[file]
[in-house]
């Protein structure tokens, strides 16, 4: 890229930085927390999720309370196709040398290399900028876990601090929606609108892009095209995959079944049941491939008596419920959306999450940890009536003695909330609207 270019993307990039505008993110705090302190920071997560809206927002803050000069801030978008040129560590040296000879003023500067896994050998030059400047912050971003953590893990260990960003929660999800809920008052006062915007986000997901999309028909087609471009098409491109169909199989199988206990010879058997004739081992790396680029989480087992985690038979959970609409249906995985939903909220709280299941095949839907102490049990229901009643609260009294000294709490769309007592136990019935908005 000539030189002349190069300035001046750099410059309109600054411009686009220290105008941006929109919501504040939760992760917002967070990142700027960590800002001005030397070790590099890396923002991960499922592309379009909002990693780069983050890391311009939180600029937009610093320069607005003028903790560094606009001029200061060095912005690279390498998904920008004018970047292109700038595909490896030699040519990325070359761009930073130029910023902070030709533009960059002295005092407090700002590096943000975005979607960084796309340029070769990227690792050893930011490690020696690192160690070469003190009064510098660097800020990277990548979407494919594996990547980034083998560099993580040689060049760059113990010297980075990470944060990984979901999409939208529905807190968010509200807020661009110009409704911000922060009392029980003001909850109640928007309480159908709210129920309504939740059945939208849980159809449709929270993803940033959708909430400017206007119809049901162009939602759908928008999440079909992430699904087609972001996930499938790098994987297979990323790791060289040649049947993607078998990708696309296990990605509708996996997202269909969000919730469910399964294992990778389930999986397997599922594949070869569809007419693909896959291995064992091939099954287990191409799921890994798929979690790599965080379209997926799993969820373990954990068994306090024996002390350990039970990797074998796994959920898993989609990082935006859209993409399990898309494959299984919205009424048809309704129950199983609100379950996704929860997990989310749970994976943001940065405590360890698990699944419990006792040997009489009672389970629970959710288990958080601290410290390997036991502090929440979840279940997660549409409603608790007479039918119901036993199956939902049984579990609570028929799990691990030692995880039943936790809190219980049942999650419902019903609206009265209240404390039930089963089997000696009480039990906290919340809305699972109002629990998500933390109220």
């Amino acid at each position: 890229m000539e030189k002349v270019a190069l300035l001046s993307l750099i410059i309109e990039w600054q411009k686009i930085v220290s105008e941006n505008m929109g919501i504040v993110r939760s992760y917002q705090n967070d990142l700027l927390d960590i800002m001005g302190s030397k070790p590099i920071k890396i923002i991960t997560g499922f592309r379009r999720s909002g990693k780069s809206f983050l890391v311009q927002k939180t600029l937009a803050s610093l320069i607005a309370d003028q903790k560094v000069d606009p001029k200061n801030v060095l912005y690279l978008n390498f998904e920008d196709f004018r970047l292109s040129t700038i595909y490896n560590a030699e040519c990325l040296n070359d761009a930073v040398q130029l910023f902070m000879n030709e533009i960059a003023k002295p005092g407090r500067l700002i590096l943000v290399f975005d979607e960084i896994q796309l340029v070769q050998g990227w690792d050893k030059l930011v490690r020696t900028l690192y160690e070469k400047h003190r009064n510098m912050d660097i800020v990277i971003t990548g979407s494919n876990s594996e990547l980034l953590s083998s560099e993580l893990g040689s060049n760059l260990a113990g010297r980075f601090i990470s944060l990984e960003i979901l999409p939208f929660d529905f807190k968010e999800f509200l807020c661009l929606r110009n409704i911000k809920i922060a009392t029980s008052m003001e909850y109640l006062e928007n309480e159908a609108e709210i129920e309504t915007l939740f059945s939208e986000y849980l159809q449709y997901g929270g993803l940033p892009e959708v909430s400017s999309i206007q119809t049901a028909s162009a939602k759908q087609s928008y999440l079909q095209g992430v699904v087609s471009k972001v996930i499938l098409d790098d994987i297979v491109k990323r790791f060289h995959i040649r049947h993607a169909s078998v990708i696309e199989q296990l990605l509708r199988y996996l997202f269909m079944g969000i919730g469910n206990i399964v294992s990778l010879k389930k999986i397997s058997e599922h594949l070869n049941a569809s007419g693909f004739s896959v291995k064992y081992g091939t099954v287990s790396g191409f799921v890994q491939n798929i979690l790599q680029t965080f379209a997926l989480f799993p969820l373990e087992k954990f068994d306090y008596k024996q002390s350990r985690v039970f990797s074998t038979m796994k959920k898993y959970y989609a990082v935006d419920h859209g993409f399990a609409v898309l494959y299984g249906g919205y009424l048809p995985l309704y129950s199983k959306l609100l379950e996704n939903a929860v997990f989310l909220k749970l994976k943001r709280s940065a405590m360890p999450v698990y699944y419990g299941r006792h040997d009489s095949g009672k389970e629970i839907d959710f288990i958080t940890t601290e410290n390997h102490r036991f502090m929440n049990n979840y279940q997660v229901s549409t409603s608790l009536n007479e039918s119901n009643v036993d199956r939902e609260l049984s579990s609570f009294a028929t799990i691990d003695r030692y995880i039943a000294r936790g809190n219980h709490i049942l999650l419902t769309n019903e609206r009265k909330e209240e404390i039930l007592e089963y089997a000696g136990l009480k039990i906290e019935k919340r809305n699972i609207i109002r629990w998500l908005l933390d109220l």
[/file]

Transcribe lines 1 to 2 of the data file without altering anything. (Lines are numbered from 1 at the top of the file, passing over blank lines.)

[in-house]
């Protein structure tokens, strides 16, 4: 890229930085927390999720309370196709040398290399900028876990601090929606609108892009095209995959079944049941491939008596419920959306999450940890009536003695909330609207 270019993307990039505008993110705090302190920071997560809206927002803050000069801030978008040129560590040296000879003023500067896994050998030059400047912050971003953590893990260990960003929660999800809920008052006062915007986000997901999309028909087609471009098409491109169909199989199988206990010879058997004739081992790396680029989480087992985690038979959970609409249906995985939903909220709280299941095949839907102490049990229901009643609260009294000294709490769309007592136990019935908005 000539030189002349190069300035001046750099410059309109600054411009686009220290105008941006929109919501504040939760992760917002967070990142700027960590800002001005030397070790590099890396923002991960499922592309379009909002990693780069983050890391311009939180600029937009610093320069607005003028903790560094606009001029200061060095912005690279390498998904920008004018970047292109700038595909490896030699040519990325070359761009930073130029910023902070030709533009960059002295005092407090700002590096943000975005979607960084796309340029070769990227690792050893930011490690020696690192160690070469003190009064510098660097800020990277990548979407494919594996990547980034083998560099993580040689060049760059113990010297980075990470944060990984979901999409939208529905807190968010509200807020661009110009409704911000922060009392029980003001909850109640928007309480159908709210129920309504939740059945939208849980159809449709929270993803940033959708909430400017206007119809049901162009939602759908928008999440079909992430699904087609972001996930499938790098994987297979990323790791060289040649049947993607078998990708696309296990990605509708996996997202269909969000919730469910399964294992990778389930999986397997599922594949070869569809007419693909896959291995064992091939099954287990191409799921890994798929979690790599965080379209997926799993969820373990954990068994306090024996002390350990039970990797074998796994959920898993989609990082935006859209993409399990898309494959299984919205009424048809309704129950199983609100379950996704929860997990989310749970994976943001940065405590360890698990699944419990006792040997009489009672389970629970959710288990958080601290410290390997036991502090929440979840279940997660549409409603608790007479039918119901036993199956939902049984579990609570028929799990691990030692995880039943936790809190219980049942999650419902019903609206009265209240404390039930089963089997000696009480039990906290919340809305699972109002629990998500933390109220």